Looking into the processes of research, exploration, and validation that go into making UX copy decisions.
As of 2021, UX Writing is one of the most sought after roles in UX design teams. The pros involve being at the interface of design, writing, and technology. Being able to guide customers through complex paths or offer simple help, suggestions, or implications that assist their decision making — all high impact aspects of a customer’s experience.
But how do we choose the right words and sentences to do this? Is there a process to getting to the right word, phrase, modal text, or error message? There must be, or UX writing would be little more than guesswork and luck.
When writing for an enterprise-level business with thousands of customers and tens of thousands of individual users, arriving at the right messaging through a process and documenting these content decisions becomes an essential part of creating a memorable experience at scale.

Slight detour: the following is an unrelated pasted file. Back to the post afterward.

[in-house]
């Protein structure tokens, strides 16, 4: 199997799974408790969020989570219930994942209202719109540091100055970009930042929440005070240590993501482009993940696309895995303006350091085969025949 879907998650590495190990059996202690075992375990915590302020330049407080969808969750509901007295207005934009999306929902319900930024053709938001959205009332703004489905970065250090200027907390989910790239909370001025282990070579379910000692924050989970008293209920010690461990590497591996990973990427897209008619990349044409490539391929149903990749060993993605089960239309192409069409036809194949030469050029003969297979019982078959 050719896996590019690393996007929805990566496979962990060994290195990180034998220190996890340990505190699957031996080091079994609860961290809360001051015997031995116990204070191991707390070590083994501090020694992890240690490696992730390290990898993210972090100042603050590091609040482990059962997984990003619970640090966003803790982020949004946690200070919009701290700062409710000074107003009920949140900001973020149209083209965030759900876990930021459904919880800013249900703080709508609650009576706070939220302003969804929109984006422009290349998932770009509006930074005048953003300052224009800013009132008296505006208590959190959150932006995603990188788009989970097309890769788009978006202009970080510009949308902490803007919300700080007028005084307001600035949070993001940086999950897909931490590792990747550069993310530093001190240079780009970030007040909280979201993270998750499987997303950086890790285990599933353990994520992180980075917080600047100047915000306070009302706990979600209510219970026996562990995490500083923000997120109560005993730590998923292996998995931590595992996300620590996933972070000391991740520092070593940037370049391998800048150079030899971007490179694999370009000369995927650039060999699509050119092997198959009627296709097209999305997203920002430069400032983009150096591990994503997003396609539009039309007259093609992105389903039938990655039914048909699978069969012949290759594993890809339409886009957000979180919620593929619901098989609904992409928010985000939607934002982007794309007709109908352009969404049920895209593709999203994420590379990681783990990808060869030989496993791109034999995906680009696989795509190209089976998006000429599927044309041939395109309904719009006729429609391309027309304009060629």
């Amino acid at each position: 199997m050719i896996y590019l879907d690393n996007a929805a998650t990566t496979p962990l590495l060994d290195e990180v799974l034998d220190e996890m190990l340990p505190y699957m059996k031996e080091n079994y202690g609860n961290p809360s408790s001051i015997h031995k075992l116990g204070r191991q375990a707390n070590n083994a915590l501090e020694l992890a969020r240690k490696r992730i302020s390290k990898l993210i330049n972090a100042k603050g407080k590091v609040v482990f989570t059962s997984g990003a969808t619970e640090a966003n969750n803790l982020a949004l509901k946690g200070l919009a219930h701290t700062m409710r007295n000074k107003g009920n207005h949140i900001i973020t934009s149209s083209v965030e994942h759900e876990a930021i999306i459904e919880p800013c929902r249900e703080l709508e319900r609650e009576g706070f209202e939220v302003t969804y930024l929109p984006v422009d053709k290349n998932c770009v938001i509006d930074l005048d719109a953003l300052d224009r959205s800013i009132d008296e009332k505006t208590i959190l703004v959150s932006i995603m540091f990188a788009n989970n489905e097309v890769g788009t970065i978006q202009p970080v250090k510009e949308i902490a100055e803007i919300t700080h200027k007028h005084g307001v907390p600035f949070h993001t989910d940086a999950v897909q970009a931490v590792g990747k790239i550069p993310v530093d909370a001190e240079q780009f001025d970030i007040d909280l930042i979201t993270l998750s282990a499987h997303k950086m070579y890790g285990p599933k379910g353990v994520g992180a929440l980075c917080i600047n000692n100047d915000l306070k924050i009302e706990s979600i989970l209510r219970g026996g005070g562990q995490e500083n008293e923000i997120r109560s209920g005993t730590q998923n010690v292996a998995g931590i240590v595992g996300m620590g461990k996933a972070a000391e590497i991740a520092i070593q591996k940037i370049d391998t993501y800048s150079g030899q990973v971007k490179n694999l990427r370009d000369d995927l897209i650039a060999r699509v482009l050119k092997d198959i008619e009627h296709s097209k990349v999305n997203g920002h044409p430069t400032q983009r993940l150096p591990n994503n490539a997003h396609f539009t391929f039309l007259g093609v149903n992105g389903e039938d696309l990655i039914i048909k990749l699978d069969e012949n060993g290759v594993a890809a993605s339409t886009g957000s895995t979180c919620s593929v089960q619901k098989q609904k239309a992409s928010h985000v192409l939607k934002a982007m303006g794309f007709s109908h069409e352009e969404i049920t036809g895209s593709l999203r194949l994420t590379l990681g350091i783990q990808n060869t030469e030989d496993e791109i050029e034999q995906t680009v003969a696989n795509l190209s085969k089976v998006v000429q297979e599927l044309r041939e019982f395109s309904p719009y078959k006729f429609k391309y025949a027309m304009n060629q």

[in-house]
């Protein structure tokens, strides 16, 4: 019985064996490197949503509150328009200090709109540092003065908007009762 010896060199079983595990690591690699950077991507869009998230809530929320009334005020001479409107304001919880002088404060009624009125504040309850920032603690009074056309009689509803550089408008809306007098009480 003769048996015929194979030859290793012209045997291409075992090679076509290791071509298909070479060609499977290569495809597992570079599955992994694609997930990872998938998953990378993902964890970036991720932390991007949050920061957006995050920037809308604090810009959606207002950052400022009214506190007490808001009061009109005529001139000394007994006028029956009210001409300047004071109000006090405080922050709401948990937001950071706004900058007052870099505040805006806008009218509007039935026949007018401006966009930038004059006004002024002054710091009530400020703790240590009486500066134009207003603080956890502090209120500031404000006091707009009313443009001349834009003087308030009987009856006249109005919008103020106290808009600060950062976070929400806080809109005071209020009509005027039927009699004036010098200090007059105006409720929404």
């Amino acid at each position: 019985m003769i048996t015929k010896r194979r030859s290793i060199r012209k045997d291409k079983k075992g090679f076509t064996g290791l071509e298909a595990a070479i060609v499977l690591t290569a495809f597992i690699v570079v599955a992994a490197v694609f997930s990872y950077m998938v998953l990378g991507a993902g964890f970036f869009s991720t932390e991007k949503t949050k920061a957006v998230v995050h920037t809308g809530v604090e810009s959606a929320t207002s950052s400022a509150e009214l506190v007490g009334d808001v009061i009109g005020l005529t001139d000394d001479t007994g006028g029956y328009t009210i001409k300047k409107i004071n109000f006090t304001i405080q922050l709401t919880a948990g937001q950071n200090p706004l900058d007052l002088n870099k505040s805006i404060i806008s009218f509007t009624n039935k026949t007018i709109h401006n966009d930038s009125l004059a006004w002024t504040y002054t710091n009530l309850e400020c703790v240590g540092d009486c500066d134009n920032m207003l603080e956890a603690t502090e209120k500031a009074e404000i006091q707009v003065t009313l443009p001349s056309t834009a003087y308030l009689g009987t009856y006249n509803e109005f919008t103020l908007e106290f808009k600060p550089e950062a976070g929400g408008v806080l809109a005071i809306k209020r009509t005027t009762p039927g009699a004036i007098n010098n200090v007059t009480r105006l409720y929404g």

Once a product kickoff occurs, the research phase begins. This means reading about the problem we are trying to solve, validating the solution that is proposed from a design standpoint, and looking at customer support tickets to see how this impacts customers.
Understanding the terms that customers use to talk about the problem with businesses, each other, and how other companies name and market solutions brings a fresh perspective.
Great copy is a big part of helping customers succeed, and writing this copy calls for a process. Mine involves laying out every design component next to a tabular column and multiple tries at writing content for every element that is being added or reworked.